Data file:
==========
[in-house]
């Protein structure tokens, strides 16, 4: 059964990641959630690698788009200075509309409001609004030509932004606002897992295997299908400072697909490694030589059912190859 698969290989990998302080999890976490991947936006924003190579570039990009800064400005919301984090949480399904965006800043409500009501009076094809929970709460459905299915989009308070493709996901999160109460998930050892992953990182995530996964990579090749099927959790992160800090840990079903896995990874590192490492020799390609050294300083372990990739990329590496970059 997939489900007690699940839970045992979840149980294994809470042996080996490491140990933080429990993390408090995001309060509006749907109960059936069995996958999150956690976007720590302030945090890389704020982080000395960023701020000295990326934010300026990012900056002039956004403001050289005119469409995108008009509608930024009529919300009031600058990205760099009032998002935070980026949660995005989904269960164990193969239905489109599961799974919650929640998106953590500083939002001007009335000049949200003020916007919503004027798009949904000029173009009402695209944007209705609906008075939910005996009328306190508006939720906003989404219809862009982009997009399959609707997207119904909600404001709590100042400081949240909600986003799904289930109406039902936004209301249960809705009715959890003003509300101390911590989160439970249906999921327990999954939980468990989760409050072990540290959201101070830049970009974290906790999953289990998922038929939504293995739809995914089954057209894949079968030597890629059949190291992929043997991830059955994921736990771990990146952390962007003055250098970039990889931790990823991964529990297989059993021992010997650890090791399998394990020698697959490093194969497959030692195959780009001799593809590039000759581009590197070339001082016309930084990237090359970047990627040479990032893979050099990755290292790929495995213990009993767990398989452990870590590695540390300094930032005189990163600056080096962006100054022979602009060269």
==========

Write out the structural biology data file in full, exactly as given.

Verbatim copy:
[in-house]
């Protein structure tokens, strides 16, 4: 059964990641959630690698788009200075509309409001609004030509932004606002897992295997299908400072697909490694030589059912190859 698969290989990998302080999890976490991947936006924003190579570039990009800064400005919301984090949480399904965006800043409500009501009076094809929970709460459905299915989009308070493709996901999160109460998930050892992953990182995530996964990579090749099927959790992160800090840990079903896995990874590192490492020799390609050294300083372990990739990329590496970059 997939489900007690699940839970045992979840149980294994809470042996080996490491140990933080429990993390408090995001309060509006749907109960059936069995996958999150956690976007720590302030945090890389704020982080000395960023701020000295990326934010300026990012900056002039956004403001050289005119469409995108008009509608930024009529919300009031600058990205760099009032998002935070980026949660995005989904269960164990193969239905489109599961799974919650929640998106953590500083939002001007009335000049949200003020916007919503004027798009949904000029173009009402695209944007209705609906008075939910005996009328306190508006939720906003989404219809862009982009997009399959609707997207119904909600404001709590100042400081949240909600986003799904289930109406039902936004209301249960809705009715959890003003509300101390911590989160439970249906999921327990999954939980468990989760409050072990540290959201101070830049970009974290906790999953289990998922038929939504293995739809995914089954057209894949079968030597890629059949190291992929043997991830059955994921736990771990990146952390962007003055250098970039990889931790990823991964529990297989059993021992010997650890090791399998394990020698697959490093194969497959030692195959780009001799593809590039000759581009590197070339001082016309930084990237090359970047990627040479990032893979050099990755290292790929495995213990009993767990398989452990870590590695540390300094930032005189990163600056080096962006100054022979602009060269």